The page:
St. Landry NAACP sends letter to state and local officials: Don’t reopen schools


OPELOUSAS, La. (KLFY) — The president of the St. Landry Parish NAACP has sent a letter to numerous state and local officials asking that schools not be reopened in the current state of the COVID-19 pandemic.

NAACP #6088 President Rev. Frank Ford sent the letter to Gov. John Bel Edwards, the Board of Elementary and Secondary Education and to the St. Landry Parish School Board.

In it, he calls upon his own experiences as a pastor, a business owner and a civic leader during the COVID-19 outbreak. As a pastor, he said he’s had to close his church. As a funeral home owner, he’s had to adopt numerous safety strategies. As the NAACP president, he’s seen the disease disproportionately affect African-Americans.

Ford’s entire letter is printed below:

Since the COVID-19 pandemic began and cases accelerated across the United States, in Louisiana and in St Landry Parish, I found myself in a position that I frankly never thought I would experience as a frontline worker.

I am speaking today from three different leadership viewpoint to communicate my perspective and our community concerns.

As Pastor of the Community Chapel Church of God in Christ (COGIC) in Opelousas, LA

As owner of Ford & Joseph Funeral Home Inc. in Opelousas, LA

As President of St Landry Parish Branch of the NAACP, in Opelousas, LA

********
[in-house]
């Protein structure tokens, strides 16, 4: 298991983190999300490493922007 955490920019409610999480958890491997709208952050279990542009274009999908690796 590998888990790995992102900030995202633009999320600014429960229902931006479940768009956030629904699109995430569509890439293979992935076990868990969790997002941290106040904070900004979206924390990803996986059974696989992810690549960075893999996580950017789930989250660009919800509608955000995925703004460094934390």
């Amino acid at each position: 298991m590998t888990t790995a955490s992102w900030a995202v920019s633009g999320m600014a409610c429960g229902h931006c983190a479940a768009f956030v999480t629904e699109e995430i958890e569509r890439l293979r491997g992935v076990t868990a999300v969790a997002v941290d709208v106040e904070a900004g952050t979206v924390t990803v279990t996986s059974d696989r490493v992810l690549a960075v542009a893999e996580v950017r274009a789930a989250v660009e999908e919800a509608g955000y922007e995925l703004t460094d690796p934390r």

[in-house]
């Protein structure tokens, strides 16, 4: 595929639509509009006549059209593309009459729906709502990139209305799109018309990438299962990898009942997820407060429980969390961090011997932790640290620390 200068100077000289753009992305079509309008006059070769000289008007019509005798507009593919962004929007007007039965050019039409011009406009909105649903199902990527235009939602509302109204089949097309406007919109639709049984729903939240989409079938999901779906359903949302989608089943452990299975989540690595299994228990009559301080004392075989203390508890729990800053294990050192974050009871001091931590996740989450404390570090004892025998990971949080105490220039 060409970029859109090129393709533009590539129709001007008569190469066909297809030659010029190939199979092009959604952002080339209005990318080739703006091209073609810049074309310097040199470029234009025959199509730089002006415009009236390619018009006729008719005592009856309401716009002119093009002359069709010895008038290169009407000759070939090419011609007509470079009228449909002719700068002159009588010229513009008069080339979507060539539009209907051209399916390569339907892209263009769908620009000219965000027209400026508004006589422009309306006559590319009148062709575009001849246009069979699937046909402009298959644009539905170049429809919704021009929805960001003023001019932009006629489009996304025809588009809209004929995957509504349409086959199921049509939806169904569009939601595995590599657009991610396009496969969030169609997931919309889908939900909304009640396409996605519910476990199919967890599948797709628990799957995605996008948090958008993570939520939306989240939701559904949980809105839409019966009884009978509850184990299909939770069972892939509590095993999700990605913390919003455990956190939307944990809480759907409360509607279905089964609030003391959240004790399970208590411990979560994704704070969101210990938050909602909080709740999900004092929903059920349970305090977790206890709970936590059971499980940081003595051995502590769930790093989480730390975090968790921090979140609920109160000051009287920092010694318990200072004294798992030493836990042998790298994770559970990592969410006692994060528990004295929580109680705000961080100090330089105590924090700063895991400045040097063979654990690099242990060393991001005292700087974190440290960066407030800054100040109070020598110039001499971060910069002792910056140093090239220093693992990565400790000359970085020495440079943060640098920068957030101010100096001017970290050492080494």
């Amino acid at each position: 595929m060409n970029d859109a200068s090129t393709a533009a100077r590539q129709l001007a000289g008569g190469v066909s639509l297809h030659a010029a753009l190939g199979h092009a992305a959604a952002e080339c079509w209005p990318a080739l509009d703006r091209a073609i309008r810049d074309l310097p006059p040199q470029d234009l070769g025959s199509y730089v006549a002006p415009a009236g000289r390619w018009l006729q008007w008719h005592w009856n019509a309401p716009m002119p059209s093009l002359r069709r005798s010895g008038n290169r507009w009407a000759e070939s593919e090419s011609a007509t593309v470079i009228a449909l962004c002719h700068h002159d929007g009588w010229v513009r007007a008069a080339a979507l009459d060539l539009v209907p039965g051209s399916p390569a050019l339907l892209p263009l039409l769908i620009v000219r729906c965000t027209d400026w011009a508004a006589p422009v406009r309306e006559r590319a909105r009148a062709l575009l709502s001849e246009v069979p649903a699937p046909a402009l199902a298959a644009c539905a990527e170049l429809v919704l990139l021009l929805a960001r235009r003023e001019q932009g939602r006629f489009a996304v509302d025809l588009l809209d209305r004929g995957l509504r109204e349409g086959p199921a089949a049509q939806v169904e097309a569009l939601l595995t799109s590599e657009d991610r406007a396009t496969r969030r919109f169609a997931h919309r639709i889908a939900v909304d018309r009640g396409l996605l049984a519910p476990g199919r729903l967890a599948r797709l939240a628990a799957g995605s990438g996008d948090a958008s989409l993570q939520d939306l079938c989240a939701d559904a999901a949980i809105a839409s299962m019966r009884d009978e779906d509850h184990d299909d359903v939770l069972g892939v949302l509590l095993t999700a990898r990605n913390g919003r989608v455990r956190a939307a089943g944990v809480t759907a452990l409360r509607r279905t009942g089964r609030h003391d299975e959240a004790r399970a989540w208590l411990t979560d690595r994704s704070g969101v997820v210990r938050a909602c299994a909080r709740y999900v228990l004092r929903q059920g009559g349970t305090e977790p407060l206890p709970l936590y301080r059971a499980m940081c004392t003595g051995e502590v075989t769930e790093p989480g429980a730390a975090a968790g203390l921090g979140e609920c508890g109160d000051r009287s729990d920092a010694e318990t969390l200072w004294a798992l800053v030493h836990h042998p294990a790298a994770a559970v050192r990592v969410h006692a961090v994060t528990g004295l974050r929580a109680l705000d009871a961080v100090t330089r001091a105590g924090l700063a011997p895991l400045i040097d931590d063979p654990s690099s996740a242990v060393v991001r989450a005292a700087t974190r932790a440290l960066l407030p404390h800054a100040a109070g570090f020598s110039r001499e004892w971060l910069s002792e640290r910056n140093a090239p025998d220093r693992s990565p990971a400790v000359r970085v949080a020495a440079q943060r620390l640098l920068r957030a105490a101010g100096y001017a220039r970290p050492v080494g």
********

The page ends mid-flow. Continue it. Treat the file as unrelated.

Many people have become sick with COVID-19, more and more of my family members and members of my community are testing positive for COVID-19. As pastor of COGIC, I have not been back in service physically within my church, our services are online. I refuse to have member of the congregation to become exposed to COVID 19.

Coping with the dying and loss of a loved one can be a very emotional experience. It is that much more difficult during a crisis like the COVID-19 outbreak when even wakes and funerals have been curtailed.

As owner of Ford & Joseph Funeral Home, we have to adopt appropriate infection prevention and control procedures, precautionary strategies are used to minimize public health risks and to prevent spread of disease with funeral workers handling more bodies potentially infected with COVID-19,

As President of St Landry Parish Branch of the NAACP, I witness the COVID-19’s impact on my community and the disproportionate effects on African Americans.

The Louisiana Board of Elementary and Secondary Education adopted minimum safety standards for reopening schools this fall, a day before the July 15 deadline set in Act 9 last month.

As a frontline witness worker. I am asking the Louisiana Board of Elementary and Secondary Education to reevaluate their options as Louisiana is emerging as COVID-19 hotspot.

We have seen the effect of COVID-19 upon the economics of our city and state, many businesses are closed and may not be able to reopen.

We are in the midst of a pandemic outbreak, and a movement to call out racial injustices, and our Community is no exception. I am releasing a statement to our Louisiana State Governor, John Bel Edwards, to BESE Louisiana and to St Landry Parish School Board:

By reopening our schools and socializing in large groups, COVID 19 would not go away!

These challenges underscore an immediate and terrible situation for vulnerable children and families.

I make this clear again to the leader of our state and school system, let’s not reopen our schools and expose our children to this deadly virus.

President Rev. Frank Ford

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